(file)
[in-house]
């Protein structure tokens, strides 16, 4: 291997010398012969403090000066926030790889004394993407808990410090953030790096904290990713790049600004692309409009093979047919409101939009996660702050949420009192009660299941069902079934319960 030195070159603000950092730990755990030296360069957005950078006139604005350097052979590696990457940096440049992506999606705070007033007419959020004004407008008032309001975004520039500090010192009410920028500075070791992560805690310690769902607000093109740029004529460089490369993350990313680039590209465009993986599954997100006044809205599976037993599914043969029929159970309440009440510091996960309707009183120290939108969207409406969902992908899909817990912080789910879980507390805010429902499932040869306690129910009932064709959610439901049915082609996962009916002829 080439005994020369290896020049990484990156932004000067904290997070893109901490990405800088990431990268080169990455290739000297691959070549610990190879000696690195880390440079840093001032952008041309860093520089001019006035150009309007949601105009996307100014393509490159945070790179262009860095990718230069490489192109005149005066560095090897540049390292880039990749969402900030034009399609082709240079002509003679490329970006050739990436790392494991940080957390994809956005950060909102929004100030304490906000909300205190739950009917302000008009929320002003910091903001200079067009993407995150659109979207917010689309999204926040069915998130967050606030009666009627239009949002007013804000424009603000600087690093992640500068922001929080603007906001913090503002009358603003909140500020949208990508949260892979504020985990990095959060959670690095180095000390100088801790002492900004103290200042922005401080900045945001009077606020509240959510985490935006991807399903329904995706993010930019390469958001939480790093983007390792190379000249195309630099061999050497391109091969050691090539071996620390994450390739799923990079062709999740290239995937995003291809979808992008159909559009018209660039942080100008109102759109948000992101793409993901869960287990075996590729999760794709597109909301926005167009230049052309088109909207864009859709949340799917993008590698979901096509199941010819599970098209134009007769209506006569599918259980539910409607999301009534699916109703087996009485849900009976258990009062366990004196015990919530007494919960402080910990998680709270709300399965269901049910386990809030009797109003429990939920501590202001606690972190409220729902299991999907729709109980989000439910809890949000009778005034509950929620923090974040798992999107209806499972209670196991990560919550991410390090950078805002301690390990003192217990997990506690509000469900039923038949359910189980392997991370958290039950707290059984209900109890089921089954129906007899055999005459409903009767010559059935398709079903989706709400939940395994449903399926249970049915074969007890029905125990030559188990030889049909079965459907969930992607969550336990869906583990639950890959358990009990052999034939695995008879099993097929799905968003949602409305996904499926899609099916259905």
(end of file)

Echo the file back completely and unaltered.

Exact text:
[in-house]
């Protein structure tokens, strides 16, 4: 291997010398012969403090000066926030790889004394993407808990410090953030790096904290990713790049600004692309409009093979047919409101939009996660702050949420009192009660299941069902079934319960 030195070159603000950092730990755990030296360069957005950078006139604005350097052979590696990457940096440049992506999606705070007033007419959020004004407008008032309001975004520039500090010192009410920028500075070791992560805690310690769902607000093109740029004529460089490369993350990313680039590209465009993986599954997100006044809205599976037993599914043969029929159970309440009440510091996960309707009183120290939108969207409406969902992908899909817990912080789910879980507390805010429902499932040869306690129910009932064709959610439901049915082609996962009916002829 080439005994020369290896020049990484990156932004000067904290997070893109901490990405800088990431990268080169990455290739000297691959070549610990190879000696690195880390440079840093001032952008041309860093520089001019006035150009309007949601105009996307100014393509490159945070790179262009860095990718230069490489192109005149005066560095090897540049390292880039990749969402900030034009399609082709240079002509003679490329970006050739990436790392494991940080957390994809956005950060909102929004100030304490906000909300205190739950009917302000008009929320002003910091903001200079067009993407995150659109979207917010689309999204926040069915998130967050606030009666009627239009949002007013804000424009603000600087690093992640500068922001929080603007906001913090503002009358603003909140500020949208990508949260892979504020985990990095959060959670690095180095000390100088801790002492900004103290200042922005401080900045945001009077606020509240959510985490935006991807399903329904995706993010930019390469958001939480790093983007390792190379000249195309630099061999050497391109091969050691090539071996620390994450390739799923990079062709999740290239995937995003291809979808992008159909559009018209660039942080100008109102759109948000992101793409993901869960287990075996590729999760794709597109909301926005167009230049052309088109909207864009859709949340799917993008590698979901096509199941010819599970098209134009007769209506006569599918259980539910409607999301009534699916109703087996009485849900009976258990009062366990004196015990919530007494919960402080910990998680709270709300399965269901049910386990809030009797109003429990939920501590202001606690972190409220729902299991999907729709109980989000439910809890949000009778005034509950929620923090974040798992999107209806499972209670196991990560919550991410390090950078805002301690390990003192217990997990506690509000469900039923038949359910189980392997991370958290039950707290059984209900109890089921089954129906007899055999005459409903009767010559059935398709079903989706709400939940395994449903399926249970049915074969007890029905125990030559188990030889049909079965459907969930992607969550336990869906583990639950890959358990009990052999034939695995008879099993097929799905968003949602409305996904499926899609099916259905």